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Bird trapping: A wildlife crime which simply has no place in a civilised society

by birdlife europe
A bird trapped on a limestick (Birdlife Europe)
Over the last two years, parliament has approved relaxations that mean the penalty for limesticking has been slashed to just €200 for up to 50 birds

By Martin Hellicar

It is coming back, creeping into to an olive grove or acacia thicket near you. Bird trappers are poised and waiting to spread their particular brand of slow death across the countryside again; if indeed they ever truly went away…

This is an old and ugly story, and you have probably heard most of it before. But it bears repeating. In fact, it has to be repeated. Again and again, until this scourge actually goes away for good. And at the moment, what we are faced with is a reversal of hard-won conservation gains, ground out over the past 20 years.

The trappers and black marketeers trading in wild birds, those who are making big money out of out-lawed ambelopoulia “delicacies”, would like nothing more than for you to grow tired of hearing about their activities. This illegal and lucrative kill thrives on being in the shadows, unseen. We can’t let that happen.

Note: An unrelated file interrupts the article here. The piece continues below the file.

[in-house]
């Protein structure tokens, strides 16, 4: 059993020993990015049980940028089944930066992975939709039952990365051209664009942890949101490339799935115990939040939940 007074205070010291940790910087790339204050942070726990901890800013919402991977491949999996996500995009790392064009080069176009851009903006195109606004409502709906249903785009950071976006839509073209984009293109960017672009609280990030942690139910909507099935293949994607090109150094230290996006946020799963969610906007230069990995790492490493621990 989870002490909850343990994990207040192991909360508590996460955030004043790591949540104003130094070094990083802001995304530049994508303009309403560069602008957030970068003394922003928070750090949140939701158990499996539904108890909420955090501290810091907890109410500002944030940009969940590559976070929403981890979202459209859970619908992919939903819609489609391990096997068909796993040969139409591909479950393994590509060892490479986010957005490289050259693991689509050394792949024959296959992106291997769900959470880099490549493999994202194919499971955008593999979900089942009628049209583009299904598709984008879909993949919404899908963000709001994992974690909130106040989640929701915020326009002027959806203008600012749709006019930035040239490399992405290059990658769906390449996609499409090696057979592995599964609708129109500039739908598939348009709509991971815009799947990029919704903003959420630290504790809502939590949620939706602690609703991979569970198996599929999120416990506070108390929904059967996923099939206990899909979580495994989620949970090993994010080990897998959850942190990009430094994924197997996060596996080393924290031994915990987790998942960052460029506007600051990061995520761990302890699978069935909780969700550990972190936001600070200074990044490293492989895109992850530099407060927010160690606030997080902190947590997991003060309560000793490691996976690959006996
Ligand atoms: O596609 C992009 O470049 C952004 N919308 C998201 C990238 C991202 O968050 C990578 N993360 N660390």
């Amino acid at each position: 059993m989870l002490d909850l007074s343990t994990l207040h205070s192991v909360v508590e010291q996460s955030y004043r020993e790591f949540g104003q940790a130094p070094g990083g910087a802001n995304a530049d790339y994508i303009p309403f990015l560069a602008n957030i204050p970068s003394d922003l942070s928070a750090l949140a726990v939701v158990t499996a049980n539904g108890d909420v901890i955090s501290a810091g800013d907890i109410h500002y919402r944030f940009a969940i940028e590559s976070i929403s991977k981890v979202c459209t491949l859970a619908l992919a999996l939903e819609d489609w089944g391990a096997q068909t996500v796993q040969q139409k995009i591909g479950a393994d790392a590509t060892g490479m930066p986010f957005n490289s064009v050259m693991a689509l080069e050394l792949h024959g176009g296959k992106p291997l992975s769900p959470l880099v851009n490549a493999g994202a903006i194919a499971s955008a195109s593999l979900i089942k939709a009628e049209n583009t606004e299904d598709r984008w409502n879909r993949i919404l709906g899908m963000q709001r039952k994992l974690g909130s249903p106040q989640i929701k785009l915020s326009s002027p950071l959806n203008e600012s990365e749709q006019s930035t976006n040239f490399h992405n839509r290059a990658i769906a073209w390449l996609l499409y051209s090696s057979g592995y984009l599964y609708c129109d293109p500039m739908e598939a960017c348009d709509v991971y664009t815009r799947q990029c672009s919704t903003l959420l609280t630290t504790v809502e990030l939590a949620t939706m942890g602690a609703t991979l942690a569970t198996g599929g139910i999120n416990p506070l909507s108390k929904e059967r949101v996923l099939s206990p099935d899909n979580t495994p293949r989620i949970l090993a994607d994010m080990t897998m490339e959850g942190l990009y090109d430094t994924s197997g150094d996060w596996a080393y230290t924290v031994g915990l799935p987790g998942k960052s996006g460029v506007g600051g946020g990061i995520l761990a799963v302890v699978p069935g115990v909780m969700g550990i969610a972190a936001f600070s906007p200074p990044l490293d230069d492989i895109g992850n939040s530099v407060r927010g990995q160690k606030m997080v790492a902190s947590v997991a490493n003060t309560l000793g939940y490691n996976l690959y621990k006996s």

Illegal bird trapping is not only cruel, it is an ecological anathema; totally unsustainable. Using glue-sticks, mist nets and electronic calling devices to lure birds to a sticky, tangled death has been illegal in Cyprus since 1974. This illegal status was then ‘nailed down’, first by the Council of Europe and then by the European Union, as Cyprus signed up to both. Today, the law – at both EU and Cyprus level – clearly states that it is illegal to trap wild birds, to trade in them or put them on a restaurant menu, whether in writing or ‘unofficially’. It is also illegal to eat ambelopoulia.

© guy shorrock (rspb images.com)
Blackcap Sylvia caught in illegal mist net © Guy Shorrock (RSPB)

This blanket ban is not imposed on ethical grounds, though concerns over animal welfare were part of what led Europe to ban trapping across the continent. Trapping is illegal because the catch is both large-scale and indiscriminate. If you go out to shoot birds with a gun, you can – in theory at least – limit both the number and identity of what ends up in your hunting bag. Shooting can be sustainable. Not so with limesticks or nets: there is no way to control how many or what species end up dead. And no, despite what the trapping apologists will try to tell you, it is not feasible to release some trapped birds, such as owls, from nets or limesticks, and keep others. To do so calls for more skill than trappers usually have or certainly care to employ. It takes years of training for a licensed bird ringer, trapping and releasing with painstaking care and for scientific purposes, to learn how to do it right.